Wait! Come Back! We Didn't Mean It!
Come back! We were just kidding! We don’t hate you, really! So will come the supplications from the once-proud democracies of Europe. Turns out America as the world’s lone superpower might not be so bad after all. As Russian fascism re-emerges, transmogrified into what one might euphemistically call a “Corporate State,” and China’s leaders show no signs of taking their boots off of their citizens’ faces, the brave soldiers for democracy of the traditional European states are ready once again to hide behind America’s broad back. Of course, the nascent republics that budded off of the USSR sought shelter with us from the beginning; they knew what monsters there be beyond their eastern borders. The French, the Germans, the Italians, even to some extent the British, blew the U.S. elitest raspberries: “The Cold War is over—take your bad manners and your stinky feet and your bloody hands and go home!” (Never mind that the mud on our boots was European mud; and the blood on our hands was our own, spilled in defense of those who now spit at us.)
Conservatives know this truth: Good doesn’t always carry the day, and evil is preternaturally resilient. (At least until God declares history well and truly over.) History is not a Hollywood drama, with the guys in the
white (oops, racist code) whatever-stands-for-good-now hats facing down the guys in the other-color hats and emerging bloody but victorious. We can’t sit back in our comfy velvet theater seats, just pretending to cover our eyes at the gore, because after all, the hero never dies! Remember the Alamo? The good guys lost. We can lose this one too. Edmund Burke had it right: “The only thing necessary for the triumph of evil, is for good men to do nothing.” (Although Wikipedia says the provenance of that quote can’t be reliably determined.)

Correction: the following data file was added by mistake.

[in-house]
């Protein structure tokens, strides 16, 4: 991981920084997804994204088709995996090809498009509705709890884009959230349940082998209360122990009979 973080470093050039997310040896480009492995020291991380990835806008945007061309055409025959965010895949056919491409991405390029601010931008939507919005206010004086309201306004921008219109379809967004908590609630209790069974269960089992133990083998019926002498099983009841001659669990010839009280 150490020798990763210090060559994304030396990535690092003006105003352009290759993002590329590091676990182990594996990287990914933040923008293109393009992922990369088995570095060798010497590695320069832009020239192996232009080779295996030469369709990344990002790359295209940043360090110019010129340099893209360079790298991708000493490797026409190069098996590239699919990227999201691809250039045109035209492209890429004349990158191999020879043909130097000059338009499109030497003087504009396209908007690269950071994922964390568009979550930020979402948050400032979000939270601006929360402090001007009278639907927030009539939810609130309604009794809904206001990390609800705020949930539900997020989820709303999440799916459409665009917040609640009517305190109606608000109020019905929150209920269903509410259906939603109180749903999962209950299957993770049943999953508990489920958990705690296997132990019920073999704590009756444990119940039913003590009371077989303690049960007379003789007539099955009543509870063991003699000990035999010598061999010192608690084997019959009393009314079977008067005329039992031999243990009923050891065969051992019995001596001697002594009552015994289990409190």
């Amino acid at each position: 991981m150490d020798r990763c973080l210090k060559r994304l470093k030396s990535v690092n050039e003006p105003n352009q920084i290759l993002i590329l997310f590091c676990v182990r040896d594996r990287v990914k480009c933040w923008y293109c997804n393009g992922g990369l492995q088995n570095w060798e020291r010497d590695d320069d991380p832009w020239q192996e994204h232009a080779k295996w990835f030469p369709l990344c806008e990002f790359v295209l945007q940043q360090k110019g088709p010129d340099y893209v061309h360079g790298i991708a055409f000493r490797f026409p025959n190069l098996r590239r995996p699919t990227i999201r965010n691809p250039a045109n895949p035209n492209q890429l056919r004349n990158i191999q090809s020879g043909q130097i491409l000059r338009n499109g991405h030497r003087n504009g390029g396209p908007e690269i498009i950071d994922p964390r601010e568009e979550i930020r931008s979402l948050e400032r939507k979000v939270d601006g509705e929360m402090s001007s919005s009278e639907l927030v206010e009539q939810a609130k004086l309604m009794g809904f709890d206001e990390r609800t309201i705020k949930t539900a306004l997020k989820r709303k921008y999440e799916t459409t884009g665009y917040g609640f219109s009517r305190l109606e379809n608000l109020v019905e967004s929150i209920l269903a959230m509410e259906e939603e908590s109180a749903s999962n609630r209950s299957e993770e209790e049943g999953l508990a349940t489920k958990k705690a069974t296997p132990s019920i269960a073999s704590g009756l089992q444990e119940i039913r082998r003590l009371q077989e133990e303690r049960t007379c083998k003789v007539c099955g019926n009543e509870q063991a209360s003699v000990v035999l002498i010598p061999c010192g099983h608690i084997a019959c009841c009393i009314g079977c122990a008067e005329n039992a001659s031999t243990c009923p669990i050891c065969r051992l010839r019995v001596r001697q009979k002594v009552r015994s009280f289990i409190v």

While the left both here and in the EU was noisily clamoring for America’s leash to be yanked, the real nasty guys got ready for war. And war it will be—post-modern or plain vanilla 20th century style. Robert Kagan has a tremendous piece in The Weekly Standard on-line today. Here’s a sample from one of the final paragraphs:
“The spread of democracy in the last two decades of the 20th century was not merely the unfolding of certain ineluctable processes of economic and political development. The global shift toward liberal democracy coincided with the historical shift in the balance of power toward those nations and peoples who favored the liberal democratic idea, a shift that began with the triumph of the democratic powers over fascism in World War II and that was followed by a second triumph of the democracies over communism in the Cold War. The liberal international order that emerged after these two victories reflected the new overwhelming global balance in favor of liberal forces. But those victories were not inevitable, and they need not be lasting. Today, the reemergence of the great autocratic powers, along with the reactionary forces of Islamic radicalism, has weakened that order and threatens to weaken it further in the years and decades to come.”
The words I quoted in a post from the July 4th holiday bear repeating: America is now the heart of the flame. That flame is nothing less than Western civilization. It encompasses (to name just a few ideas) the rule of law, peaceful transfer of power, respect for individual liberty and private property rights, democratic representation in government (or a representative republic works), and the ideas enshrined in our Bill of Rights. American exceptionalism is not an illusion; it may once again be the salvation of what is most honorable, most true—indeed, most God-like—in the story of human civilization.